Data Processing

Data Processing

  1. Missing data
  2. Size of the data-frame and characteristics
  3. Wide to long format
  4. Factors and some useful commands
  5. Functions in R a simple example

Missing data

Avoid missing data by having a good design

Firstly we should try to avoid having missing data. Of course this is not always possible.
We can reduce missing values by having a focused design.  A simple , but forgotten aspect here, is for instance in a survey plan make sure you prepare a short and focused survey.  Respondents may not finish an online survey if it is not short and attractive. Respondents are busy, so focus on which questions you really need to ask.
Have clear protocols for data capture. With field work, write clearly so that data is correct, accurate and uses valid measurements. Check the data entry, check for typos in the spreadsheet.

Then we have to work out why it is missing.

NA indicates a missing value in R. These are different forms of NA. Data could be NA (Not Available) due to lost data (survey forms left in the back of the car).

NA may also mean “not applicable”.  If it is not applicable- it shows you have a question that may not apply (Children cannot be married, school children cannot be retired)

It may indicate a  subset question, such as families with children, and then questions may be asked about their children. So the NA could be for couples without children. Remember the sub-setted variables then give you a smaller sample size for subsets.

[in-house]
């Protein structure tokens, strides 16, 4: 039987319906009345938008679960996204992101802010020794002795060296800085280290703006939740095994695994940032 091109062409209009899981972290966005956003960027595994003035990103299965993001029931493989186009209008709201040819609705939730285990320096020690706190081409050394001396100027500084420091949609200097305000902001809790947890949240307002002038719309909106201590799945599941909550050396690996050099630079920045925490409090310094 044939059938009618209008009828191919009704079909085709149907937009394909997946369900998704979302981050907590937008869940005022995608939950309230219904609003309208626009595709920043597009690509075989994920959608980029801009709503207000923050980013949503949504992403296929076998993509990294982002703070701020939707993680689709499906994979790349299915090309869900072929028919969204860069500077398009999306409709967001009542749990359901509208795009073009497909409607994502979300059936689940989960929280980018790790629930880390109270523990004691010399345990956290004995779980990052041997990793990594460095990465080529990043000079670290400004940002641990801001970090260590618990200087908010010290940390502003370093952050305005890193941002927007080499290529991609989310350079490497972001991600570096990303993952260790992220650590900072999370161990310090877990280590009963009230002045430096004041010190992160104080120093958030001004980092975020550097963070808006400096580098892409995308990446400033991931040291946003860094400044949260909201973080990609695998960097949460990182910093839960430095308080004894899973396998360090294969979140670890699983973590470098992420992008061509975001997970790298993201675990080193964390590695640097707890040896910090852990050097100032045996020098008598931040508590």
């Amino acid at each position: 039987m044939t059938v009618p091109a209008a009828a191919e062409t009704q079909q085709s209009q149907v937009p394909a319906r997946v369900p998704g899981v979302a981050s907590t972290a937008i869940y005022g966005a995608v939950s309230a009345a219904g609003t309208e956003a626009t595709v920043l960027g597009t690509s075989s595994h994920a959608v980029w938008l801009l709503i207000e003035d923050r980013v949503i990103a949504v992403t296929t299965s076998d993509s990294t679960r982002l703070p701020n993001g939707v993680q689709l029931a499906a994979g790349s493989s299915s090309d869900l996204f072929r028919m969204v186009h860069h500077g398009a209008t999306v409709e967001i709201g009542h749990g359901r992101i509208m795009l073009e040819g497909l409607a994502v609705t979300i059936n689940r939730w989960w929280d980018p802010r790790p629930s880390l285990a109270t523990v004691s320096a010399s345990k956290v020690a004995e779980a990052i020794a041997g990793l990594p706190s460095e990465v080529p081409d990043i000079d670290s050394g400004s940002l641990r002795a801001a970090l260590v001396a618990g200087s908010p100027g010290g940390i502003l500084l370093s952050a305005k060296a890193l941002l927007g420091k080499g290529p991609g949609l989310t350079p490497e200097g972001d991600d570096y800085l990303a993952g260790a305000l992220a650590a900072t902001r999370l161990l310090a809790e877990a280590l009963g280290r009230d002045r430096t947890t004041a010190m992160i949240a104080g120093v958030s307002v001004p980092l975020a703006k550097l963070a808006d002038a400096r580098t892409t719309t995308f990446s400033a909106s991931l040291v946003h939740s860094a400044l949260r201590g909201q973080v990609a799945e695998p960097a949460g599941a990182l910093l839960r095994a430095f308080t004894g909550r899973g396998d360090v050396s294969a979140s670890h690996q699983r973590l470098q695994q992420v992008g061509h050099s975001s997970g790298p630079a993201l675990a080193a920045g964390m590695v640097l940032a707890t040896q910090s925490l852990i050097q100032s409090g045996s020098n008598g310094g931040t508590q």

How to deal with missing (See Data Management)

Size of the data-frame and characteristics

To get the length of a data set

We can ask questions of our database, by using the structure command
or we can use logical tests

Wide to long format

The way data is entered is important. Mostly we use the long format, in which there are many rows of individual values, and columns of variables.

This figure show the wide format, the columns show variables ” bdi.pre”, ” bdi.2m” etc. These columns are measurements at different times. So each column is the same units but at different times, and can be rearranged into the long format (see below).


This is the long format has the “bdi.pre” as one column, but the other “bdi” have been arranged into two columns with a “time” and the associated “bdi”.

In R the command head()  gives the top six rows and tail() gives the bottom six rows.



Making a factor
var1 = as.factor(var)  # this makes the variable var into a factor called var1
Checking a factor
var1 = is.factor(var)  # this will give an answer TRUE or FALSE, a logical answer
Ordered factors
var1 = ordered(var)  # this will order a factor

In a regression, where there is an ordered factor it easy to get the quadratic, cubic and polynomial tests in the ANOVA table.
Factor Labels
var2 = factor(data$v1, levels = c(1,2,3), labels = c("low", "med", "high"))  # this will label a factor
Re leveling a factor
var4 = relevel(x, ref, ...)  # relevel to have a different reference level
To check class of an object (numeric, matrix, data frame, etc)

The result will appear in the Console.

Class of Object


Modes of an Object


data-frame numeric
factor logic
ordered factor null = empty
matrix character
list complex
Ask by typing                                            is.class(X) Ask by typing         is.numeric(x)

Functions in R a simple example